Journal of the House of Lords: Volume 4, 1629-42. Originally published by His Majesty's Stationery Office, London, 1767-1830.
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DIE Jovis, videlicet, 10 die Martii.
Justice Foster's Letter, with the Presentment of the Grand Jury of Southampton.
A Petition was presented to this House, by divers Gentlemen, in their own Names, and the whole County of South'ton, which the House received, and commanded it to be read in their Presence, in hæc verba: videlicet,
Petition of the County of Southampton.
"That, according to God's (fn. 1) Word, whereof one Tittle shall not fail, A Kingdom or House divided cannot stand; Dissension and Discord subvert and ruin the most potent Monarchs and flourishing Estates in the World; but Peace and Religion are the Works of absolute Perfection, which, being united, make a State unconquerable: To finish this Work, is worthy your Honours most serious Employment, which we conceive cannot be effected whilst the Popish Lords (who are manifest Enemies unto both) are admitted to vote amongst you; and therefore their Consent cannot be expected: They are Papists, who have raised Rebellion in Ireland, and desire nothing more than the utter Destruction of all that profess the Protestant Religion, and have most mercilessly imbrued their Hands in the Blood of very many of them; and we are confident that the Priests and Papists in this Kingdom are confederate with them, and would do the like Execution here, and had prevailed in their frequent Attempts, if God in His Mercy had not prevented their devilish Plots, to our Preservation.
"Wherefore we earnestly pray (their Malice being so apparently known) that the Popish Lords Votes may be taken away, and all Papists confined; for, while they are at Liberty, they will be ever contriving of new Mischiefs, to bring us to Confusion: We further beseech you, that you will be pleased to join with the House of Commons, in advising and petitioning His Sacred Majesty to reside near His Parliament; and that Care be speedily taken that the Prince may be near London, and have Education answerable to his high Birth and State; that Ireland may be relieved; the Seas guarded with a strong Fleet; our Castles and Forts prepared for Defence against Foreign or Domestic Enemies; the Privileges of Parliament maintained, which are the chiefest and most real Inheritance purchased and left to us by the great Care and Prowess of our Ancestors, which we with the like Zeal and Affection intend to preserve to our Posterity most inviolable from all Inforcements.
"And as we do acknowledge, with all Thankfulness, your indefatigable Labours in composing the distracted State of this Kingdom, of which we have lately had very good Experience, especially in your Lordships noble Concurrence with the Honourable House of Commons in taking away the Votes of Bishops, and settling many other Things of great Concernment; so we shall faithfully, according to our Duty and Protestation, with our Lives and Fortunes, defend His Royal Majesty, and (fn. 2) your Honours agreeing with the House of Commons, from all Dangers, with our utmost Powers."
Thanks given to the Petitioners.
This being read, the Petitioners withdrew, and the House took into Consideration what Answer to give herein; which being resolved of, they were called in again; and the Speaker, by the Directions of this House, gave them Thanks, in the Name of the House, for their Care of the Safety of this Kingdom, the Privileges of Parliament, and their Care of the Kingdom of Ireland; and for the rest of their Petition, this House will take it into speedy Consideration. This being done, the Petitioners withdrew.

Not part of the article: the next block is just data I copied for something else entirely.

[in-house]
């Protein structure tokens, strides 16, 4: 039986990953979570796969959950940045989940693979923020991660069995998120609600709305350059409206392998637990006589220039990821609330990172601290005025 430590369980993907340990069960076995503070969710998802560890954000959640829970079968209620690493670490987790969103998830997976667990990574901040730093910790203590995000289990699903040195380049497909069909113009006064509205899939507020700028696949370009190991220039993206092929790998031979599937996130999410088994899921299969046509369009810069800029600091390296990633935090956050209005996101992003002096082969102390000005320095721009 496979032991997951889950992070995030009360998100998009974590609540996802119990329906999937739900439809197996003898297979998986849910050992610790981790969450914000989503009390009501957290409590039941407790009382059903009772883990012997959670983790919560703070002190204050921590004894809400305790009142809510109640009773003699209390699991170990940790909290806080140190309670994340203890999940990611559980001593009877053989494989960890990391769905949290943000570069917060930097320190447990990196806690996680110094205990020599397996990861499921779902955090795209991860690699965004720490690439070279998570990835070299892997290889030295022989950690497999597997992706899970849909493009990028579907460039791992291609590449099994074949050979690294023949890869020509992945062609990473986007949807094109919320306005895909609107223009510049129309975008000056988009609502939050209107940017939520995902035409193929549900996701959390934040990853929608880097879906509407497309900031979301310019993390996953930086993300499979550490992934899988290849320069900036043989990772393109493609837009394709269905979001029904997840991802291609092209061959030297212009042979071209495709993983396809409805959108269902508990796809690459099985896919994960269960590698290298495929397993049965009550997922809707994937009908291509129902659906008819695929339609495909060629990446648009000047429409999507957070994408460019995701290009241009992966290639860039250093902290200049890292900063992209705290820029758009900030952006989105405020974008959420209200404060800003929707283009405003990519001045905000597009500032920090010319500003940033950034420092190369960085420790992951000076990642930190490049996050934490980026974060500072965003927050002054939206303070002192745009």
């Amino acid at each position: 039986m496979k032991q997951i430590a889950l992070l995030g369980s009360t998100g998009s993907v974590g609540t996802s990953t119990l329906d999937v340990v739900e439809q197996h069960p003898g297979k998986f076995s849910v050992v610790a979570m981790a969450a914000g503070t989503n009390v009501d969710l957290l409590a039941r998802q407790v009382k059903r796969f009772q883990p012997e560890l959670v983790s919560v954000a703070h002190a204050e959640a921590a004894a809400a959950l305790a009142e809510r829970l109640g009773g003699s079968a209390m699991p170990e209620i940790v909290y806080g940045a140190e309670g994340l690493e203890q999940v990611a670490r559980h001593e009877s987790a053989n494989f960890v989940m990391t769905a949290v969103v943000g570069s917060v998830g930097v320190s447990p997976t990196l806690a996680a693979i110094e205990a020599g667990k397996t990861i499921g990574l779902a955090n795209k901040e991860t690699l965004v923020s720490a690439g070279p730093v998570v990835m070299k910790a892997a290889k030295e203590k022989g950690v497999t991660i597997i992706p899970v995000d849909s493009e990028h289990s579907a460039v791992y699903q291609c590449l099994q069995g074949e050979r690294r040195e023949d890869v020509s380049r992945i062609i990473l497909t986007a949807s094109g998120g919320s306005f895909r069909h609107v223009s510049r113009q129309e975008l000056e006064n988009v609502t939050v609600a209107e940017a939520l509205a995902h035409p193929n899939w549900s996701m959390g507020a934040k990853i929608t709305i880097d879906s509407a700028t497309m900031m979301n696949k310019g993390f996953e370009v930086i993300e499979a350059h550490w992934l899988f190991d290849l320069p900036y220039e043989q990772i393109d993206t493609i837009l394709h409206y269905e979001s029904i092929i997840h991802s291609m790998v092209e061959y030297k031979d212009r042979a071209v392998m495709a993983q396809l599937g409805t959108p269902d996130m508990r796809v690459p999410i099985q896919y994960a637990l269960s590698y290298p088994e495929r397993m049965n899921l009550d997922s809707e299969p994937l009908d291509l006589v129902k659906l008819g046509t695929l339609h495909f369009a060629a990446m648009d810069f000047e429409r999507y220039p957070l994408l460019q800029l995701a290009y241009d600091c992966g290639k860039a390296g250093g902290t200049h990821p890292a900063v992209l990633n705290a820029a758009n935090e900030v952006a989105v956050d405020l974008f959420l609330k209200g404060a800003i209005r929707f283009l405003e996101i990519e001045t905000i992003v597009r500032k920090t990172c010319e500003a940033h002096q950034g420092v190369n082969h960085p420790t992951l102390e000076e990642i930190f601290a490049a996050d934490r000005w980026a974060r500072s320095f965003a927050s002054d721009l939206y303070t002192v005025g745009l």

The House being informed that Mr. Attorney General was without; it is Ordered, That he shall be called in, and asked whether he were ready to make his Defence; if he be not now ready, their Lordships will hear what he will desire further.
Other Counsel assigned to the Attorney General.
Mr. Attorney being called in, and told as aforesaid, he made it his humble Suit to this House, "That he might have Mr. Serjeant Greene and Mr. Serjeant Pheasant to be assigned Counsel for him, instead of Sir Tho. Beddingfeild and Mr. Recorder of London; and that he might have some Time given him to instruct them in his Cause."
He withdrew; and the House taking Mr. Attorney's Desires into Consideration, Ordered, That Mr. Serjeant Greene and Mr. Serjeant Pheasant shall be assigned to be of Counsel with Mr. Attorney, with the other Four formerly assigned; and that the Cause shall be proceeded in on Saturday Morning next, at Nine of the Clock peremptorily, without any further Delay.
Bill for clearing Ld. Kymbolton and others
Ordered, That the Committee for the Bill concerning the clearing of the Lord Kymbolton, and the Five Members of the House of Commons, shall meet on Monday next, in the Afternoon, at Two of the Clock, and take the same into Consideration.
Wm. Geere's Levari facias against Earl Suffolk staid.
Upon Information this Day given to the House, "That one William Geeres hath lately gotten out a Levari facias, to levy Money upon some of the Lands of the Earl of Suffolke, a Peer of this Realm, contrary to the Privileges of Parliament;" it is Ordered, That the said Levari facias, and all other Proceedings in the Exchequer by the said Geeres, or by his Procurement, at the Suit of Thomas Maysham, Esquire, against the Earl of Suffolke's Lands, shall be forthwith staid, and the said Levari facias superseded, until the Pleasure of this House be further known; and that this House will appoint a Day for the Hearing of this Cause, when it shall be desired.